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Millennium Post

Where’s compassion for our own?

With the Italian government finally agreeing to return the two accused sailors in the Kerala fishermen-in-sea murder case, the ground that was fertile for some reaping of patriotic crops has been scorched. Nothing works better than some good old Italy bashing to make ‘proud Indians’ out of us. But for these Italians, how else could the homegrown saffron Goths, constantly plotting the fall of an imagined Roman regime in New Delhi, rehearse another episode of their ‘India, good or bad’ drama? How else could certain khadi-clad centurions grab this opportunity to show off intense love for peninsular fishermen? As the
khadi
and the saffron match each other’s love for fishermen, decibel for decibel, they also compete in actively plotting the destruction of life and livelihood of thousands of fishermen at Koodankulam, beating for beating, 144 for 144, arrest for arrest, tear for tear. Irony is not a very effective genre of public performance in the subcontinent. May be because there is just too much of it around us, making it plain and non-newsworthy. Just like hypocrisy.

Of late, it has not been Italy alone among European states in irking the mandarins of the government at Delhi. In a less publicised series of events, Denmark did it too. May be Sanjeev Bhaskar was right – is it ‘coz we are brown. Most probably not. One of the prime accused of the almost-forgotten Purulia arms drop case of 1995 is a Danish citizen Niels Holck (famously known as Kim Davy). Authorities of the Indian Union wanted him extradited. A Danish court said that the conditions in jails run by the Government of India are inhuman. Between 2001 and 2010, 14,231 people died in police and prison custody in
ahimsa
-land. Sadly, this is no foreign NGO data but statistics from the National Human Rights Commission. Mumbaikar Arun Ferreira closely avoided becoming a part of that statistic. If Nehru had received from the British the same kind of prison-treatment as Arun Ferreira received from the Government of India, he would have ‘discovered’ another India. His fatherly letters to his daughter would have sounded very different. Actually, this is the ‘India’ whose power was transferred during Partition. Norwegians simply did not want to risk a rediscovery of this ‘India’. Incessantly claiming to be the world’s largest democracy probably did not help. The Danish court did not want Kim Davy to suddenly jump off from some height, hang oneself unnoticed, meticulously commit suicide deceiving the prison and police-folk or simply die of ‘unexplained’ internal bleeding. We would love to call this ‘racism’, that is, us minus some fourteen thousand.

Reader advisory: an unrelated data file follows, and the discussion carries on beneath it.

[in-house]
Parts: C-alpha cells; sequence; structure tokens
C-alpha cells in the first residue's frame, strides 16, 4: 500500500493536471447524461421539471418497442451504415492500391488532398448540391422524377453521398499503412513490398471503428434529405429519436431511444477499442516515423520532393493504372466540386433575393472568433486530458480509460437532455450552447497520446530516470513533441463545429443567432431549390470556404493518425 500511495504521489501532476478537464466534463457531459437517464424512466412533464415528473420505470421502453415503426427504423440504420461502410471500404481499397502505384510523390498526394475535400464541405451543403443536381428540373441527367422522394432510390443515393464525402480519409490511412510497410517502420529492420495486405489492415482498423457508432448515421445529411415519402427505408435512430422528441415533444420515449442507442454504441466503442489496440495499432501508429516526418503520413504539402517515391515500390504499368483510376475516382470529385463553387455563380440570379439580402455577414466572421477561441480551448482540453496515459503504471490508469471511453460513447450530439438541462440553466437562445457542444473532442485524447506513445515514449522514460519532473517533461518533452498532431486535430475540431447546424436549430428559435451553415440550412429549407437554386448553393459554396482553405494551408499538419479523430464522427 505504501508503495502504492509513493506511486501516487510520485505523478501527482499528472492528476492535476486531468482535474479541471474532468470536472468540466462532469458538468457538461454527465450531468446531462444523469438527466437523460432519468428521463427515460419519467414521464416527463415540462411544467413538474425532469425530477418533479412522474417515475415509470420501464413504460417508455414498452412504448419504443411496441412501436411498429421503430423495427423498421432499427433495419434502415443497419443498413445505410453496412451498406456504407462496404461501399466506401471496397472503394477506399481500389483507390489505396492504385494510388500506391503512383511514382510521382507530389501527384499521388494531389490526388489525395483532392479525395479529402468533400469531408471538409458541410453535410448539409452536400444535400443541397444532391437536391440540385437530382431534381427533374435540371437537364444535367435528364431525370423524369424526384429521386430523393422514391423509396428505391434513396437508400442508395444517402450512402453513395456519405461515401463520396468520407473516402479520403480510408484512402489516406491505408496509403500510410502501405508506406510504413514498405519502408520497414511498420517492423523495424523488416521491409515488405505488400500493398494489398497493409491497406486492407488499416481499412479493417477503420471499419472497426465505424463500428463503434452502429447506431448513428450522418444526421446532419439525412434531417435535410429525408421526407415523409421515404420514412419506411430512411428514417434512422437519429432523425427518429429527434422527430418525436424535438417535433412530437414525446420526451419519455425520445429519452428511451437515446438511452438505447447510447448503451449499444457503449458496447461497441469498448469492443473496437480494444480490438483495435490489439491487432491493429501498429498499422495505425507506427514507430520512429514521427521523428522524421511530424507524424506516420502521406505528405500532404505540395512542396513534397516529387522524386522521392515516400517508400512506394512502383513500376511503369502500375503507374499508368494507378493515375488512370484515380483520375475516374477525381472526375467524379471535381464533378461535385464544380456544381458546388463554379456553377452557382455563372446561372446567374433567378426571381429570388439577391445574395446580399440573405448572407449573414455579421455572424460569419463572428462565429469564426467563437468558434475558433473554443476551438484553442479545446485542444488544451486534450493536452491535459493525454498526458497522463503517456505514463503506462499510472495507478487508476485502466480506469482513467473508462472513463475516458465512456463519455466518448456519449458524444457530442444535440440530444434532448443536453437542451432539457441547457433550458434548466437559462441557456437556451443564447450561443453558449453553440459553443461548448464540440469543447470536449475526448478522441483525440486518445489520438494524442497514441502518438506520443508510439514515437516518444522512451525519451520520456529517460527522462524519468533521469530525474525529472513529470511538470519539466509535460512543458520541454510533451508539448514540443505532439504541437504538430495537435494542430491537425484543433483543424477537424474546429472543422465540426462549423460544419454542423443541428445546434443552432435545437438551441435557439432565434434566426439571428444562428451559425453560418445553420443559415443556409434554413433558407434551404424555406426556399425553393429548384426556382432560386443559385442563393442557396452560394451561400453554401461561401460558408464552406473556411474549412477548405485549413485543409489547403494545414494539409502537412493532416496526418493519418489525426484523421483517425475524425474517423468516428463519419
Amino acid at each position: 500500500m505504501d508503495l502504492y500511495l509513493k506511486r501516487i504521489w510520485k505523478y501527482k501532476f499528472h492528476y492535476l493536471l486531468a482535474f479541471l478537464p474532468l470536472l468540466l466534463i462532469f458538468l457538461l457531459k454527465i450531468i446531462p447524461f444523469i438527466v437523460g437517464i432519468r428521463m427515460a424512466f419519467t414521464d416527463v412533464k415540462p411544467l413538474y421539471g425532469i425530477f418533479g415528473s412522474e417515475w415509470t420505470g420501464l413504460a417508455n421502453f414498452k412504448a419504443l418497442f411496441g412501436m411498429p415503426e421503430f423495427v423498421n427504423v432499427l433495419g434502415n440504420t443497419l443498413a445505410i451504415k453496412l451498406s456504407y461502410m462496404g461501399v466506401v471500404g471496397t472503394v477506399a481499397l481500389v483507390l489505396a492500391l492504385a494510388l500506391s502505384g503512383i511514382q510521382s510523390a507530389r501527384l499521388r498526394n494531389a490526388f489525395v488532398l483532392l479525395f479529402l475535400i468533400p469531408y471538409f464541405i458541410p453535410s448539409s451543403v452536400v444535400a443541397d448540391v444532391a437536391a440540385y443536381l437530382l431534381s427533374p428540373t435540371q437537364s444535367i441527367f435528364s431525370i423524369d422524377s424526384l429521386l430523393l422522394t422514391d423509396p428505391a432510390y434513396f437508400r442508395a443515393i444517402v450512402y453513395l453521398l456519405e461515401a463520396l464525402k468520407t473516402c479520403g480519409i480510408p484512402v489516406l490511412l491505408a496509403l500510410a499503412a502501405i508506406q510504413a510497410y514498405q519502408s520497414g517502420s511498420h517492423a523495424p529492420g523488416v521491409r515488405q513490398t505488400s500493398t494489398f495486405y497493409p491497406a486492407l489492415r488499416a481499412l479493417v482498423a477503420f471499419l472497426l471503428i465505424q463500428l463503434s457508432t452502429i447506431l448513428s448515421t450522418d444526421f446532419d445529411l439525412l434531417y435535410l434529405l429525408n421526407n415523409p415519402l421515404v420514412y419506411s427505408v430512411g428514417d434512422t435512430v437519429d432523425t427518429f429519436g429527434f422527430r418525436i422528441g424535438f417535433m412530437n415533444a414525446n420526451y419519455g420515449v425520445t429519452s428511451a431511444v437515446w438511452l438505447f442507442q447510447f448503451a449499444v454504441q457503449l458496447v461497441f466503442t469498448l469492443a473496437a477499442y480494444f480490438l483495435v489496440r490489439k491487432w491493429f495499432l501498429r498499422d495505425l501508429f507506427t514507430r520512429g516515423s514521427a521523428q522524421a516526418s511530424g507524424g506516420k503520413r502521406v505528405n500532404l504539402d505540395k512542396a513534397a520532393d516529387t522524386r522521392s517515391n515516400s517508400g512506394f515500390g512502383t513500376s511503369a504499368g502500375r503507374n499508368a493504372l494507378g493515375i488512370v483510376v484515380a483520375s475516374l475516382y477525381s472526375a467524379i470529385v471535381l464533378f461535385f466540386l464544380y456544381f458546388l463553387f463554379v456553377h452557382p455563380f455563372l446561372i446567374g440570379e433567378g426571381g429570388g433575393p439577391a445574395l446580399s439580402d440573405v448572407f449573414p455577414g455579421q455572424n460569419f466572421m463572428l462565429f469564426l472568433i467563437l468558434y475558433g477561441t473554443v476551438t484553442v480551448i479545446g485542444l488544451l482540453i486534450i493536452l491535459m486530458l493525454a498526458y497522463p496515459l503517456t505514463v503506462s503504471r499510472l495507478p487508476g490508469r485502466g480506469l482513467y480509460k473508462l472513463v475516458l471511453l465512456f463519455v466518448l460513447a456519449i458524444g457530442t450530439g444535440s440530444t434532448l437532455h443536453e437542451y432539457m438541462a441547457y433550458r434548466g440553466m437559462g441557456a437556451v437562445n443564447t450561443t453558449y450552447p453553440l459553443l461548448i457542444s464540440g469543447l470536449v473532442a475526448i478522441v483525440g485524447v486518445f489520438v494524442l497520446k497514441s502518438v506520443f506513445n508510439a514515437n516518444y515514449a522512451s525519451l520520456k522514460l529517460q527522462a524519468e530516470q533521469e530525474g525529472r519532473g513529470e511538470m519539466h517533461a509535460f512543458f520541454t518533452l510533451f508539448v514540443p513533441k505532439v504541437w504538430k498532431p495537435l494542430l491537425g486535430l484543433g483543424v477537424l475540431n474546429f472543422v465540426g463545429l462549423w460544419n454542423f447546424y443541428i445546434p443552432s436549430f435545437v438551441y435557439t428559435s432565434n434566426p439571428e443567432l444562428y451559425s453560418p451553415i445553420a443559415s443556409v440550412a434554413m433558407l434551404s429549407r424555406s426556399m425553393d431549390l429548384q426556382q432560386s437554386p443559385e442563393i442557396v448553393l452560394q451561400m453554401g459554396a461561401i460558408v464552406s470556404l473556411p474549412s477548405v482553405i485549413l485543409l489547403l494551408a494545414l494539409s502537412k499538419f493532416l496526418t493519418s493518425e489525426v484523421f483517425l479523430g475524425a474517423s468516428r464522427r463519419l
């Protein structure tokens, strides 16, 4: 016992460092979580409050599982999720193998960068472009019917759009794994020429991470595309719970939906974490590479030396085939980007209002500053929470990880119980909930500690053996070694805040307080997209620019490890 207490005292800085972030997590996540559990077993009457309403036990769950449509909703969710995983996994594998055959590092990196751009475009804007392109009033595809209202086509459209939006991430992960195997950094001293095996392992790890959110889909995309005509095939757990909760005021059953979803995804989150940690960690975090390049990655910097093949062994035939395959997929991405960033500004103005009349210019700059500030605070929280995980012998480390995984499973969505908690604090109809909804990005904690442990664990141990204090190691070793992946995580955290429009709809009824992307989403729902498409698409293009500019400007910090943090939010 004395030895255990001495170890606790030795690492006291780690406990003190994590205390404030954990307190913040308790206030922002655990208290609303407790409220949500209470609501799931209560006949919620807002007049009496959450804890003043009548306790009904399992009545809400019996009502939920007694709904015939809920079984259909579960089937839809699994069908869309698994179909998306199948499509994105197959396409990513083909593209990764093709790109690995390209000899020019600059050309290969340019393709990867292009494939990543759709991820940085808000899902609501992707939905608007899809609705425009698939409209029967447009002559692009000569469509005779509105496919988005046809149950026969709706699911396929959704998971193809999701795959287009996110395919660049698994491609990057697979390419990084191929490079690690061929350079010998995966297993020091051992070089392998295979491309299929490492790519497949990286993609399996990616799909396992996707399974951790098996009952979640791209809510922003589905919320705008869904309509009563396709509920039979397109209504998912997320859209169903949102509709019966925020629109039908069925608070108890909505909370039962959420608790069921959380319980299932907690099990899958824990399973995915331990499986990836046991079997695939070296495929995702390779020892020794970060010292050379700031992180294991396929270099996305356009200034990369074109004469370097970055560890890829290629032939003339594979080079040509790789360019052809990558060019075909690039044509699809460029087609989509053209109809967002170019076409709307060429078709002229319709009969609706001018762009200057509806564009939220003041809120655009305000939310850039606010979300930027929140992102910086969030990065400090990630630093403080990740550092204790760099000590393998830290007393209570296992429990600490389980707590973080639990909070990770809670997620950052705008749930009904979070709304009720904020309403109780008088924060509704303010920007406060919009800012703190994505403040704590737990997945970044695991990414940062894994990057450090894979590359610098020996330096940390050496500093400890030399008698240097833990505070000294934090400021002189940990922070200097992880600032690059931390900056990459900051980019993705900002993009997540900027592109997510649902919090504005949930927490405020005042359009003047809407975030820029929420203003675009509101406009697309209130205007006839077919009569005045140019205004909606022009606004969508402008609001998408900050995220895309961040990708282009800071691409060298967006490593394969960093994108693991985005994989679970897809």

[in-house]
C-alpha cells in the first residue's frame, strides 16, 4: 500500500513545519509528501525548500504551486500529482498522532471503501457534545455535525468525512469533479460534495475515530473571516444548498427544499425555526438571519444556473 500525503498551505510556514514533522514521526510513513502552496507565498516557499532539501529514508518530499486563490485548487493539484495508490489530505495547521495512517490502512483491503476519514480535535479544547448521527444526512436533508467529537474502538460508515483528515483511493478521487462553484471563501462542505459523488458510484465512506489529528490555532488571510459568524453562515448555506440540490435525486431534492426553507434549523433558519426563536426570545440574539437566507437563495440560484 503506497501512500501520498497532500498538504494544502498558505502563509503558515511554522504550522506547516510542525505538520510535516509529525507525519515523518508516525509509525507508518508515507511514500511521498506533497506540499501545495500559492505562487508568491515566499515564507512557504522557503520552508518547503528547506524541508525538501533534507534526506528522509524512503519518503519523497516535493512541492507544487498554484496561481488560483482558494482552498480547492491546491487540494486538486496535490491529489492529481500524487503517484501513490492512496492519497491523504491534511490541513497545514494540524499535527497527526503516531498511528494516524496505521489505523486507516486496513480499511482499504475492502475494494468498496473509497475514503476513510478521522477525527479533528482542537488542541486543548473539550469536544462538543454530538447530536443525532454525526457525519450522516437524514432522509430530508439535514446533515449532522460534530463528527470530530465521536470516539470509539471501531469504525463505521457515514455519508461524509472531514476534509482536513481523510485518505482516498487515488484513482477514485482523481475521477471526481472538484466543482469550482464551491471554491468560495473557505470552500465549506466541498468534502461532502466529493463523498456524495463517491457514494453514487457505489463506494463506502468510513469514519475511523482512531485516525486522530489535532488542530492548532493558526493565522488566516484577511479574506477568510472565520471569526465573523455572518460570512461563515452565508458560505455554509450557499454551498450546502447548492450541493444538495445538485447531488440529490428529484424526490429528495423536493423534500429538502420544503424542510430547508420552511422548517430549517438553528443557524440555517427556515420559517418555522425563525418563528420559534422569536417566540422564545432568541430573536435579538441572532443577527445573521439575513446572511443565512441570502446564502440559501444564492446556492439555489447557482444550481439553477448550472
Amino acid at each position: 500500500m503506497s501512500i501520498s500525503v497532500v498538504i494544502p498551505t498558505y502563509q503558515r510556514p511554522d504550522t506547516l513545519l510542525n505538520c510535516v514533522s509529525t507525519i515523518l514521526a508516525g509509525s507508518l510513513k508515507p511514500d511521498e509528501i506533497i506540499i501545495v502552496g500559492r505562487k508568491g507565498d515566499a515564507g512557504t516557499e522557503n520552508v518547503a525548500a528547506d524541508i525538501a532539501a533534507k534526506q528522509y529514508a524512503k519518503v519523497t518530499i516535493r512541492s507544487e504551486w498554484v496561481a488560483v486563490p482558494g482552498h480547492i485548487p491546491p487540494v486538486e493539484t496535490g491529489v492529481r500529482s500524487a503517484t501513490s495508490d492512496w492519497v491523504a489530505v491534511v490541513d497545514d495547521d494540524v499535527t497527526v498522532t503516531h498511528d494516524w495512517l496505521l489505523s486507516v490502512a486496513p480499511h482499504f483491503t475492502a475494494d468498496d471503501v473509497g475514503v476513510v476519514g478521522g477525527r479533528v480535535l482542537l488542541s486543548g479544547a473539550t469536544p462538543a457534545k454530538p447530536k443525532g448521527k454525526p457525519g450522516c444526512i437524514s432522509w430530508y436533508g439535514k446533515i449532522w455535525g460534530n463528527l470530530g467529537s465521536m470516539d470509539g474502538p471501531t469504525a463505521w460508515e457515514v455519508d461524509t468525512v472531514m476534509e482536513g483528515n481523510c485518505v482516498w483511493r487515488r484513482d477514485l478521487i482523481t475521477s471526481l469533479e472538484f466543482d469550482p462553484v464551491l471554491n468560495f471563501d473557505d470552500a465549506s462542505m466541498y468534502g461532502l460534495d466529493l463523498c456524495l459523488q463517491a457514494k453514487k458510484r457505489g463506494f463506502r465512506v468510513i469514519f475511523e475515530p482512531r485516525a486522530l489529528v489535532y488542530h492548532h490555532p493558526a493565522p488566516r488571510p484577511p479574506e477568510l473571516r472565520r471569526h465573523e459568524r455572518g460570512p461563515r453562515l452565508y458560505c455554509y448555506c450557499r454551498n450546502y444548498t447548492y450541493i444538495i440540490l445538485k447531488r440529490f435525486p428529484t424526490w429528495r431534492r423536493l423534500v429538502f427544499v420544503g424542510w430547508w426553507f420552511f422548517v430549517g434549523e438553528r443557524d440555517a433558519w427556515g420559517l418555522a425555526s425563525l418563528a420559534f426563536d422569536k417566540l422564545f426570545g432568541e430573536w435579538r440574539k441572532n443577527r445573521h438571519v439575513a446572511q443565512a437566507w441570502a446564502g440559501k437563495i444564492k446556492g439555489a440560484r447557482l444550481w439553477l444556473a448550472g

Most of these 14,231 deaths were due to torture, typically occurring within two days of being taken into custody. We will probably never know the exact details – your  ‘right to information’ has its limits. Unfortunately, the dead do speak – if not in words, then in numbers. The Government of India has no anti-torture law satisfying the United Nations Convention Against Torture guidelines. Denmark and Italy have such laws. Always ready to be reasonable, the Government of India also promised that Kim Davy would be housed in a ‘special jail’ so that Danish fears are laid to rest. We browns are not fit for such treatment. No ‘India first’ saffron-wala will accuse any
khadi
-wala for this omission, or vice-versa. Third degree mostly embraces its own ‘nationality’. It always has.

A strange sense of patriotism and the opportunistic use of the charge of ‘racism’ came together in producing another spectacle around which much tear was shed, much pride was hurt, many hearts bled and many professional fire-eaters ate fire on camera. The daughter of a junior-level Indian Union embassy staff in New York was in police custody for less than 48 hours with others in the cell, due to a faulty investigation. The familiar parade of saffron-walas and khadiwalas came again, spouting pride and honour. Ministers, secretaries and diplomats declared that a lawyer would be employed for the girl’s case and that they would ask for compensation for distress in custody. This is rather rich coming from the nation of four custodial deaths per day. Add to it the hundreds of millions of days of torture, hopelessness, broken families, lost aspirations and insanity. Will our
khadi
and saffron patriots ask for such compensation? If one believes that girl’s case has merit (and I believe it has), then the whole exchequer has to be emptied many times over to pay back the citizens of the Indian Union who have been brutalised by the state’s criminal justice system. Coming back to Italy, it’s all right to love or hate pizza. Lets not talk about pride and dignity of the justice system. One should have some shame to qualify as human.

What is this thing that changes even human physiology, numbing our compassion, making us cheering spectators of contemporary gladiator games? It is the civic duty of a nationalist. My nation is good. You, sir, are bad. And this is the end of this conversation. (IPA)
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